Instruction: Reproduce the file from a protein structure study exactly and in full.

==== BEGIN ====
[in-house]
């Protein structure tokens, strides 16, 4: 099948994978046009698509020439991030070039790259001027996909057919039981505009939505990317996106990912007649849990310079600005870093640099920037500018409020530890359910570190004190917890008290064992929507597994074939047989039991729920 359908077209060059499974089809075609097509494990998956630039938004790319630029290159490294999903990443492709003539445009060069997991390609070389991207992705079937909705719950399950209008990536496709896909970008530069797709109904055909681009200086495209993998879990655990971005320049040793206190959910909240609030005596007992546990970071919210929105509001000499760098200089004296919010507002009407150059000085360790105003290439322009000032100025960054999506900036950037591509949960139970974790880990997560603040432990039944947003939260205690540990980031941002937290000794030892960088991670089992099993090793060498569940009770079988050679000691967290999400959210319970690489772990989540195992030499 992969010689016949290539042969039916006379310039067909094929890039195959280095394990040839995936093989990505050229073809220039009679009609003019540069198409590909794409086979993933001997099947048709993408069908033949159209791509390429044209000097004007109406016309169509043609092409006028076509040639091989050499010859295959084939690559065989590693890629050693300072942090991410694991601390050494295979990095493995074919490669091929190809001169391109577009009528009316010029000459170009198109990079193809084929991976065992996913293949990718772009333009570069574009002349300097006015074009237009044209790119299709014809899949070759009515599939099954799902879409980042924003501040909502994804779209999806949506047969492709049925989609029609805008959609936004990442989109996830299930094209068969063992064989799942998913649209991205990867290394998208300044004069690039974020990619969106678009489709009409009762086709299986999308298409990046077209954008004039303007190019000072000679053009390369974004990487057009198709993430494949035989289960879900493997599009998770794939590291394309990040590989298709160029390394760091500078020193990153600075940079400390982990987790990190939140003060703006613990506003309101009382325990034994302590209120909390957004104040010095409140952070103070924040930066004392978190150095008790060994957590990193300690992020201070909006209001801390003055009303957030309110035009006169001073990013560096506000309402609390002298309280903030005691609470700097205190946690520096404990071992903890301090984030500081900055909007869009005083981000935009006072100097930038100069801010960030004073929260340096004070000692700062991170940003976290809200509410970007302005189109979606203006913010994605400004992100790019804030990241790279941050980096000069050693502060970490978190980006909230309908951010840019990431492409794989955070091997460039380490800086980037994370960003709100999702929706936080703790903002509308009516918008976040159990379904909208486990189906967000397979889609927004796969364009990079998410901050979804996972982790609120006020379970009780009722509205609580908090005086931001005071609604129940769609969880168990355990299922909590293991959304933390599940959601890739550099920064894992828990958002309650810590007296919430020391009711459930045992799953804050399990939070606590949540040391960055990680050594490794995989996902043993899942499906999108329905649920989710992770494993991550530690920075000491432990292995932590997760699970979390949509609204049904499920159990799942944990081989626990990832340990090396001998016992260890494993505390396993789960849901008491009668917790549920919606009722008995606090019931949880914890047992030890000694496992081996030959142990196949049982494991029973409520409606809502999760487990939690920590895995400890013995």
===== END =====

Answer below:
[in-house]
């Protein structure tokens, strides 16, 4: 099948994978046009698509020439991030070039790259001027996909057919039981505009939505990317996106990912007649849990310079600005870093640099920037500018409020530890359910570190004190917890008290064992929507597994074939047989039991729920 359908077209060059499974089809075609097509494990998956630039938004790319630029290159490294999903990443492709003539445009060069997991390609070389991207992705079937909705719950399950209008990536496709896909970008530069797709109904055909681009200086495209993998879990655990971005320049040793206190959910909240609030005596007992546990970071919210929105509001000499760098200089004296919010507002009407150059000085360790105003290439322009000032100025960054999506900036950037591509949960139970974790880990997560603040432990039944947003939260205690540990980031941002937290000794030892960088991670089992099993090793060498569940009770079988050679000691967290999400959210319970690489772990989540195992030499 992969010689016949290539042969039916006379310039067909094929890039195959280095394990040839995936093989990505050229073809220039009679009609003019540069198409590909794409086979993933001997099947048709993408069908033949159209791509390429044209000097004007109406016309169509043609092409006028076509040639091989050499010859295959084939690559065989590693890629050693300072942090991410694991601390050494295979990095493995074919490669091929190809001169391109577009009528009316010029000459170009198109990079193809084929991976065992996913293949990718772009333009570069574009002349300097006015074009237009044209790119299709014809899949070759009515599939099954799902879409980042924003501040909502994804779209999806949506047969492709049925989609029609805008959609936004990442989109996830299930094209068969063992064989799942998913649209991205990867290394998208300044004069690039974020990619969106678009489709009409009762086709299986999308298409990046077209954008004039303007190019000072000679053009390369974004990487057009198709993430494949035989289960879900493997599009998770794939590291394309990040590989298709160029390394760091500078020193990153600075940079400390982990987790990190939140003060703006613990506003309101009382325990034994302590209120909390957004104040010095409140952070103070924040930066004392978190150095008790060994957590990193300690992020201070909006209001801390003055009303957030309110035009006169001073990013560096506000309402609390002298309280903030005691609470700097205190946690520096404990071992903890301090984030500081900055909007869009005083981000935009006072100097930038100069801010960030004073929260340096004070000692700062991170940003976290809200509410970007302005189109979606203006913010994605400004992100790019804030990241790279941050980096000069050693502060970490978190980006909230309908951010840019990431492409794989955070091997460039380490800086980037994370960003709100999702929706936080703790903002509308009516918008976040159990379904909208486990189906967000397979889609927004796969364009990079998410901050979804996972982790609120006020379970009780009722509205609580908090005086931001005071609604129940769609969880168990355990299922909590293991959304933390599940959601890739550099920064894992828990958002309650810590007296919430020391009711459930045992799953804050399990939070606590949540040391960055990680050594490794995989996902043993899942499906999108329905649920989710992770494993991550530690920075000491432990292995932590997760699970979390949509609204049904499920159990799942944990081989626990990832340990090396001998016992260890494993505390396993789960849901008491009668917790549920919606009722008995606090019931949880914890047992030890000694496992081996030959142990196949049982494991029973409520409606809502999760487990939690920590895995400890013995």